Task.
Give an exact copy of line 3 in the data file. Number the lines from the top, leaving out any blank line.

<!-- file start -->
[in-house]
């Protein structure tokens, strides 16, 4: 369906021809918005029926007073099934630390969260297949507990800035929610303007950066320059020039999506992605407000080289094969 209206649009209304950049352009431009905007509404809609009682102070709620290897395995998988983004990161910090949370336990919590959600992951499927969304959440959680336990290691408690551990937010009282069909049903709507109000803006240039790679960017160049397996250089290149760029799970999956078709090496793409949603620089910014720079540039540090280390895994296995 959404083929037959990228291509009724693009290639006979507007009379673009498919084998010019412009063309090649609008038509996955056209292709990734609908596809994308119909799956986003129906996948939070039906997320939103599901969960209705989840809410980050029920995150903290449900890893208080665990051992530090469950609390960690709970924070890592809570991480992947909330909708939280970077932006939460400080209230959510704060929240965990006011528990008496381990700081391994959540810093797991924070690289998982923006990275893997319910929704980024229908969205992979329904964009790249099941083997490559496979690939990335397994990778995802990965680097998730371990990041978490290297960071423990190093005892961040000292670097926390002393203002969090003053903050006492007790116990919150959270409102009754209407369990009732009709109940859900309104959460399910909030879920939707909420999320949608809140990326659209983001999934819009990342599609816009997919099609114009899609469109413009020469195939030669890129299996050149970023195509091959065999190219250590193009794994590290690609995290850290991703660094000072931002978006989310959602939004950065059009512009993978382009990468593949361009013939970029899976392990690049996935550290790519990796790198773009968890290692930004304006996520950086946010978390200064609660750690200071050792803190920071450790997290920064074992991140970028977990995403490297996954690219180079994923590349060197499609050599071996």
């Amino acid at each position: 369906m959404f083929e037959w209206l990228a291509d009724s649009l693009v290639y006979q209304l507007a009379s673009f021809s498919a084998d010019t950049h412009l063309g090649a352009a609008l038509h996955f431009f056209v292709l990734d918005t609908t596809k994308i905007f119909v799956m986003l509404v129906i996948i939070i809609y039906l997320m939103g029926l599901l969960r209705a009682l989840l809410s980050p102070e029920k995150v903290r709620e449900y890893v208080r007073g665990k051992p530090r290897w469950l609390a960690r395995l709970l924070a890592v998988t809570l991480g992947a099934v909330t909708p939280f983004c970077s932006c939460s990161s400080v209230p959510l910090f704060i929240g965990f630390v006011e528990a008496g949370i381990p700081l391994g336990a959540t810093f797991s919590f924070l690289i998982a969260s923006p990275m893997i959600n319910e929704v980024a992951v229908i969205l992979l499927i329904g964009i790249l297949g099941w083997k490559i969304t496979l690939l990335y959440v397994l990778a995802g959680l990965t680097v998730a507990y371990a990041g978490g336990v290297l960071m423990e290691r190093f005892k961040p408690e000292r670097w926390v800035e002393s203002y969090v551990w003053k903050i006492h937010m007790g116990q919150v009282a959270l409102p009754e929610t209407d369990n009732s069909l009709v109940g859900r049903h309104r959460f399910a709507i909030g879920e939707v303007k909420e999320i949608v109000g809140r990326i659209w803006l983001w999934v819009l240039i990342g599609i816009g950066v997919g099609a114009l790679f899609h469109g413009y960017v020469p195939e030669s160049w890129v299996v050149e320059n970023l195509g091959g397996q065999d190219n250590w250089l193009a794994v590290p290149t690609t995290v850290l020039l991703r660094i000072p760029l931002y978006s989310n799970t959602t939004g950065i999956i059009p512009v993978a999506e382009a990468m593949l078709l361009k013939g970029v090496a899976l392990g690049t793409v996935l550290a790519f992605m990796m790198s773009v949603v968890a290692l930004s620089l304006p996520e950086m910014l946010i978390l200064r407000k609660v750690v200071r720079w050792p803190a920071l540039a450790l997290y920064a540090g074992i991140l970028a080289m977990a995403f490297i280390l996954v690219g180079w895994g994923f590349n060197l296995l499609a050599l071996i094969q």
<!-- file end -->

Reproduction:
């Amino acid at each position: 369906m959404f083929e037959w209206l990228a291509d009724s649009l693009v290639y006979q209304l507007a009379s673009f021809s498919a084998d010019t950049h412009l063309g090649a352009a609008l038509h996955f431009f056209v292709l990734d918005t609908t596809k994308i905007f119909v799956m986003l509404v129906i996948i939070i809609y039906l997320m939103g029926l599901l969960r209705a009682l989840l809410s980050p102070e029920k995150v903290r709620e449900y890893v208080r007073g665990k051992p530090r290897w469950l609390a960690r395995l709970l924070a890592v998988t809570l991480g992947a099934v909330t909708p939280f983004c970077s932006c939460s990161s400080v209230p959510l910090f704060i929240g965990f630390v006011e528990a008496g949370i381990p700081l391994g336990a959540t810093f797991s919590f924070l690289i998982a969260s923006p990275m893997i959600n319910e929704v980024a992951v229908i969205l992979l499927i329904g964009i790249l297949g099941w083997k490559i969304t496979l690939l990335y959440v397994l990778a995802g959680l990965t680097v998730a507990y371990a990041g978490g336990v290297l960071m423990e290691r190093f005892k961040p408690e000292r670097w926390v800035e002393s203002y969090v551990w003053k903050i006492h937010m007790g116990q919150v009282a959270l409102p009754e929610t209407d369990n009732s069909l009709v109940g859900r049903h309104r959460f399910a709507i909030g879920e939707v303007k909420e999320i949608v109000g809140r990326i659209w803006l983001w999934v819009l240039i990342g599609i816009g950066v997919g099609a114009l790679f899609h469109g413009y960017v020469p195939e030669s160049w890129v299996v050149e320059n970023l195509g091959g397996q065999d190219n250590w250089l193009a794994v590290p290149t690609t995290v850290l020039l991703r660094i000072p760029l931002y978006s989310n799970t959602t939004g950065i999956i059009p512009v993978a999506e382009a990468m593949l078709l361009k013939g970029v090496a899976l392990g690049t793409v996935l550290a790519f992605m990796m790198s773009v949603v968890a290692l930004s620089l304006p996520e950086m910014l946010i978390l200064r407000k609660v750690v200071r720079w050792p803190a920071l540039a450790l997290y920064a540090g074992i991140l970028a080289m977990a995403f490297i280390l996954v690219g180079w895994g994923f590349n060197l296995l499609a050599l071996i094969q």